World Cup place tipped to spur social football leagues across Saudi Arabia

Dubai-based Duplays is expanding in Saudi Arabia as demand for corporate sports leagues grows. (Photo courtesy of Duplays)
Updated 08 September 2017
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World Cup place tipped to spur social football leagues across Saudi Arabia

LONDON: World Cup qualification for Saudi Arabia is set to drive demand for football leagues across the Kingdom, according to the co-founder of Dubai-based Duplays.
Duplays is close to opening its first sports facility in Jeddah in the form of an inflatable dome, with plans to add more in Riyadh and Dammam also under consideration.
The company was founded in 2007 to run sports leagues in Dubai and has grown to more than 100,0000 registered members playing sports including seven-a-side football, basketball, volleyball, netball and touch rugby.
Saudi Arabia qualified for the World Cup for the first time since 2006 after beating Japan 1-0 in Jeddah on Tuesday, securing a place in the finals in Russia next year.
“That was incredible,” said Duplays co-founder Ravi Bhusari who is leading the company’s expansion in Saudi Arabia through a joint venture with Al-Hokair Group, the entertainment and hospitality conglomerate. “Football is already huge in the Kingdom but World Cup qualification is a big boon for us.”
The 38-year-old Canadian mechanical engineer, who spent 14 years of his youth in Jubail where his father worked as an engineer, believes investment in sport is set to take off in the Kingdom, spurred by the economic reforms of Crown Prince Mohammed bin Salman, deputy premier and minister of defense.
“The timing is great,” said Bhusari. “What we are doing aligns with the the Vision 2030 and getting more kids active.”
Bhusari believes the creation of the General Entertainment Authority in the Kingdom, with its focus on improving lifestyles, will also boost the development of sports leagues and encourage more women into sports.
Greater participation in sport is part of Saudi Vision 2030 which aims to transform the economy of the Kingdom as well as broader Saudi society.
“A healthy and balanced lifestyle is an essential mainstay of a high quality of life. Yet opportunities for the regular practice of sports have often been limited,” said the 86-page Saudi Vision 2030 report launched in April 2016. “This will change. We intend to encourage widespread and regular participation in sports and athletic activities, working in partnership with the private sector to establish additional dedicated facilities and programs.”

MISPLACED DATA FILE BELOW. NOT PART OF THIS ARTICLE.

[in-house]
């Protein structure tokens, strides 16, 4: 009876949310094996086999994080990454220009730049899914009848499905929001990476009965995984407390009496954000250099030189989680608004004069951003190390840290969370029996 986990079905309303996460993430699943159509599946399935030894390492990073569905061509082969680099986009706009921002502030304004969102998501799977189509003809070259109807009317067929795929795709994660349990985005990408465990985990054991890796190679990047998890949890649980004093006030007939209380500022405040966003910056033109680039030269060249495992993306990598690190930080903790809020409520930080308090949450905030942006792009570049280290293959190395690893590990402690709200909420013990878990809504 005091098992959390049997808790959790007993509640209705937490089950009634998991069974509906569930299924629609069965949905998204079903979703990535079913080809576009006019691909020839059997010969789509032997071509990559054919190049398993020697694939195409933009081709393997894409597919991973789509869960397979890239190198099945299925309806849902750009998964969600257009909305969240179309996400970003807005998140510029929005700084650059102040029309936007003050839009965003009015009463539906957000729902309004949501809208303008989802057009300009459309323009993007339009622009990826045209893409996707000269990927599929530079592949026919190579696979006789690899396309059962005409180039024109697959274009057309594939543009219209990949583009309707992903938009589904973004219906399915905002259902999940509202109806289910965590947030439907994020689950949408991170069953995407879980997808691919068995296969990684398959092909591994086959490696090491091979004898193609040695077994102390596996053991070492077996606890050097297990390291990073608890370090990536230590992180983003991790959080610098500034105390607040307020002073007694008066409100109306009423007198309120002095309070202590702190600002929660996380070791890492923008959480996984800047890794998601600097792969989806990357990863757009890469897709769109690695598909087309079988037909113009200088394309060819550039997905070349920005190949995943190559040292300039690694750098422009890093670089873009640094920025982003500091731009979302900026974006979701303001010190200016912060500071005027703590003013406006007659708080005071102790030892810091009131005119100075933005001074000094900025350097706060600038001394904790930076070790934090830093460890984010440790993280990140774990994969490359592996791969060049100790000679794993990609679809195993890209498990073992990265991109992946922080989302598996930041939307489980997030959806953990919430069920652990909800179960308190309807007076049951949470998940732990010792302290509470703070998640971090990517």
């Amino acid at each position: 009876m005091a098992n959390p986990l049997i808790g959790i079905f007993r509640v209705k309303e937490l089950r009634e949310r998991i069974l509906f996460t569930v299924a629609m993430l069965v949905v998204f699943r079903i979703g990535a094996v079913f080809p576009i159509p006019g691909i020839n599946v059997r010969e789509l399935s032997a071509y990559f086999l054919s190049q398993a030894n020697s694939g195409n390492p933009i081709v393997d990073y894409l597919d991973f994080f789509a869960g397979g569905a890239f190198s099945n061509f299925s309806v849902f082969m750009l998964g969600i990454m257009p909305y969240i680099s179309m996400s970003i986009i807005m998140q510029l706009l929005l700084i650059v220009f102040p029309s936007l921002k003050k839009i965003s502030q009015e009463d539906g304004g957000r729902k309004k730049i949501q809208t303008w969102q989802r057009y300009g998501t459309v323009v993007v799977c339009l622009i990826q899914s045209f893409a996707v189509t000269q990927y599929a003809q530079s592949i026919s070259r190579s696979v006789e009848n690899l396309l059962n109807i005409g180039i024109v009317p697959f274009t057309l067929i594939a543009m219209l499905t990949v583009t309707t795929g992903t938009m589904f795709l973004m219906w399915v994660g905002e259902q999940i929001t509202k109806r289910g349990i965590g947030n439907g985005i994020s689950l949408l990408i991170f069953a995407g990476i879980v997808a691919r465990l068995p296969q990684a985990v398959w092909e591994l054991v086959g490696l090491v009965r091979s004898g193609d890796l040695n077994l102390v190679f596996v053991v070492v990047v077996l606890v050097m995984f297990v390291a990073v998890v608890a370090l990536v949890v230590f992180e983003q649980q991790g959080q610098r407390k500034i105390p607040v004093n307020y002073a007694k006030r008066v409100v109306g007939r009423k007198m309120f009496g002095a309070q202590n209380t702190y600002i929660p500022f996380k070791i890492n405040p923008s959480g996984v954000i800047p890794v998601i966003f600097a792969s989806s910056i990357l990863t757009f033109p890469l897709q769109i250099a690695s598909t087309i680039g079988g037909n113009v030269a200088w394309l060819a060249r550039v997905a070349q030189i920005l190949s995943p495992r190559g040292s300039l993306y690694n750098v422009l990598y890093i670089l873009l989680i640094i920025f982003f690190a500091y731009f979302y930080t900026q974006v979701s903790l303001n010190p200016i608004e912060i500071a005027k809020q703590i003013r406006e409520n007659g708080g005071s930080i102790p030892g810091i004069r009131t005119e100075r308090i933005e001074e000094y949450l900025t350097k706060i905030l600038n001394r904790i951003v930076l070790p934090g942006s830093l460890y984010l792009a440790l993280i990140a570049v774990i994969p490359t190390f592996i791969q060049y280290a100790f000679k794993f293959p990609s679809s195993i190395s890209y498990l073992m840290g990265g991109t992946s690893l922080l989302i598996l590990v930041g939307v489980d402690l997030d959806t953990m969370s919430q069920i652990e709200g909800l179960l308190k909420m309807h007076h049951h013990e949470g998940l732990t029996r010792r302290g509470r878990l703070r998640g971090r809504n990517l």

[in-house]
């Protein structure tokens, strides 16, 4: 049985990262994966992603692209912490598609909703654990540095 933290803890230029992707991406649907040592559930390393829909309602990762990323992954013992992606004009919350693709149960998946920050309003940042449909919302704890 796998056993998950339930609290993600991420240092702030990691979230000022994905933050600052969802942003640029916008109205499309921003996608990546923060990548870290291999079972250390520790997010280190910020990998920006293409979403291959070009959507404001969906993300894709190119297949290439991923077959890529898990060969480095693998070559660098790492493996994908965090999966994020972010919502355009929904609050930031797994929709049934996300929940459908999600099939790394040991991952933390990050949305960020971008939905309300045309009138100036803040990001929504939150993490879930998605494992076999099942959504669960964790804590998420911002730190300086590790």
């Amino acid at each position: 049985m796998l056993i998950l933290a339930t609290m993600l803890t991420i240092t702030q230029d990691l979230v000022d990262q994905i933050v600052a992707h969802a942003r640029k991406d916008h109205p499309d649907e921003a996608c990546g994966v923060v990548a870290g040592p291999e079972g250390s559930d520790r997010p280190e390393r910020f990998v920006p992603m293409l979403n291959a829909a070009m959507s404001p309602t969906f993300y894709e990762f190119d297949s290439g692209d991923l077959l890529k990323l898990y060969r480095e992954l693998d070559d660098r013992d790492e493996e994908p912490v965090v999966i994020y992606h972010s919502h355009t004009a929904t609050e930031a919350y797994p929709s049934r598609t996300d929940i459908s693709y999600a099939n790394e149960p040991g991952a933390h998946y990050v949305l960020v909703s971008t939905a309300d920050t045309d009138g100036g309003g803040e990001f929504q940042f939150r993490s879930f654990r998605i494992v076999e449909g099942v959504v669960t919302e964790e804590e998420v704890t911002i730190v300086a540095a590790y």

Saudi Arabia’s Ministry of Education in July approved a physical education program at girls’ schools starting this year.


UK core pay growth strongest in nearly 11 years, but jobs growth slows

Data showed the unemployment rate remained at 3.8 percent as expected. (Shutterstock)
Updated 16 July 2019
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UK core pay growth strongest in nearly 11 years, but jobs growth slows

  • Core earnings have increased by 3.6 percent annually, beating the median forecast of 3.5 percent
  • The unemployment rate fell by 51,000 to just under 1.3 million

LONDON: British wages, excluding bonuses, rose at their fastest pace in more than a decade in the three months to May, official data showed, but there were some signs that the labor market might be weakening. Core earnings rose by an annual 3.6 percent, beating the median forecast of 3.5 percent in a Reuters poll of economists. Including bonuses, pay growth also picked up to 3.4 percent from 3.2 percent, stronger than the 3.1 percent forecast in the poll. Britain’s labor market has been a silver lining for the economy since the Brexit vote in June 2016, something many economists attribute to employers preferring to hire workers that they can later lay off over making longer-term commitments to investment. The pick-up in pay has been noted by the Bank of England which says it might need to raise interest rates in response, assuming Britain can avoid a no-deal Brexit. Tuesday’s data showed the unemployment rate remained at 3.8 percent as expected, its joint-lowest since the three months to January 1975. The number of people out of work fell by 51,000 to just under 1.3 million. But the growth in employment slowed to 28,000, the weakest increase since the three months to August last year and vacancies fell to their lowest level in more than a year. Some recent surveys of companies have suggested employers are turning more cautious about hiring as Britain approaches its new Brexit deadline of Oct. 31. Both the contenders to be prime minister say they would leave the EU without a transition deal if necessary. A survey published last week showed that companies were more worried about Brexit than at any time since the decision to leave the European Union and they planned to reduce investment and hiring. “The labor market continues to be strong,” ONS statistician Matt Hughes said. “Regular pay is growing at its fastest rate for nearly 11 years in cash terms and its quickest for over three years after taking account of inflation.” The BoE said in May it expected wage growth of 3 percent at the end of this year.